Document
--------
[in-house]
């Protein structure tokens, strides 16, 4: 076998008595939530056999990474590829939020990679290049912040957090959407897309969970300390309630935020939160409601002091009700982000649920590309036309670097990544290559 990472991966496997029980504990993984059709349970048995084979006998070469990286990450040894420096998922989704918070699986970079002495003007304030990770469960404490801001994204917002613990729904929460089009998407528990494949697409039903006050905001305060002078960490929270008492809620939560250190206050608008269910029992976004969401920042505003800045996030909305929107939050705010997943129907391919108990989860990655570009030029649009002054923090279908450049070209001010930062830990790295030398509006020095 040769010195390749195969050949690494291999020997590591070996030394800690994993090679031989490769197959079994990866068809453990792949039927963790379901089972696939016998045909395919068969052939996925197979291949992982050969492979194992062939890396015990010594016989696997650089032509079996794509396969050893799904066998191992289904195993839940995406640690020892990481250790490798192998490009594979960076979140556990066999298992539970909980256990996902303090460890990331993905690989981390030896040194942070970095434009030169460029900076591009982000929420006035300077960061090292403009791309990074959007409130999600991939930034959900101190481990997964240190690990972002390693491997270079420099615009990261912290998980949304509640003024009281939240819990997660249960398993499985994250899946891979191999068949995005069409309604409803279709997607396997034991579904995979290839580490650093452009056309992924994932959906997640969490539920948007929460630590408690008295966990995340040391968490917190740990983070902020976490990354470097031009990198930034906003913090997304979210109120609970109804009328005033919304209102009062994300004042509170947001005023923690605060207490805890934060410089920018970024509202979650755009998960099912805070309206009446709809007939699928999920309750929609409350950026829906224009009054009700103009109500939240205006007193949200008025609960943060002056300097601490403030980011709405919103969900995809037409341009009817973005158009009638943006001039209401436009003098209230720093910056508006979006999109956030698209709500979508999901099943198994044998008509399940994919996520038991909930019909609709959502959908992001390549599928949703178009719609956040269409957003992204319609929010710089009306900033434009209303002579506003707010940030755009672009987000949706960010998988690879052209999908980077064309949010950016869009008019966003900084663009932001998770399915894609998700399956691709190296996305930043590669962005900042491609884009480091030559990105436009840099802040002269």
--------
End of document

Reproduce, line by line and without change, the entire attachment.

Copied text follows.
[in-house]
């Protein structure tokens, strides 16, 4: 076998008595939530056999990474590829939020990679290049912040957090959407897309969970300390309630935020939160409601002091009700982000649920590309036309670097990544290559 990472991966496997029980504990993984059709349970048995084979006998070469990286990450040894420096998922989704918070699986970079002495003007304030990770469960404490801001994204917002613990729904929460089009998407528990494949697409039903006050905001305060002078960490929270008492809620939560250190206050608008269910029992976004969401920042505003800045996030909305929107939050705010997943129907391919108990989860990655570009030029649009002054923090279908450049070209001010930062830990790295030398509006020095 040769010195390749195969050949690494291999020997590591070996030394800690994993090679031989490769197959079994990866068809453990792949039927963790379901089972696939016998045909395919068969052939996925197979291949992982050969492979194992062939890396015990010594016989696997650089032509079996794509396969050893799904066998191992289904195993839940995406640690020892990481250790490798192998490009594979960076979140556990066999298992539970909980256990996902303090460890990331993905690989981390030896040194942070970095434009030169460029900076591009982000929420006035300077960061090292403009791309990074959007409130999600991939930034959900101190481990997964240190690990972002390693491997270079420099615009990261912290998980949304509640003024009281939240819990997660249960398993499985994250899946891979191999068949995005069409309604409803279709997607396997034991579904995979290839580490650093452009056309992924994932959906997640969490539920948007929460630590408690008295966990995340040391968490917190740990983070902020976490990354470097031009990198930034906003913090997304979210109120609970109804009328005033919304209102009062994300004042509170947001005023923690605060207490805890934060410089920018970024509202979650755009998960099912805070309206009446709809007939699928999920309750929609409350950026829906224009009054009700103009109500939240205006007193949200008025609960943060002056300097601490403030980011709405919103969900995809037409341009009817973005158009009638943006001039209401436009003098209230720093910056508006979006999109956030698209709500979508999901099943198994044998008509399940994919996520038991909930019909609709959502959908992001390549599928949703178009719609956040269409957003992204319609929010710089009306900033434009209303002579506003707010940030755009672009987000949706960010998988690879052209999908980077064309949010950016869009008019966003900084663009932001998770399915894609998700399956691709190296996305930043590669962005900042491609884009480091030559990105436009840099802040002269």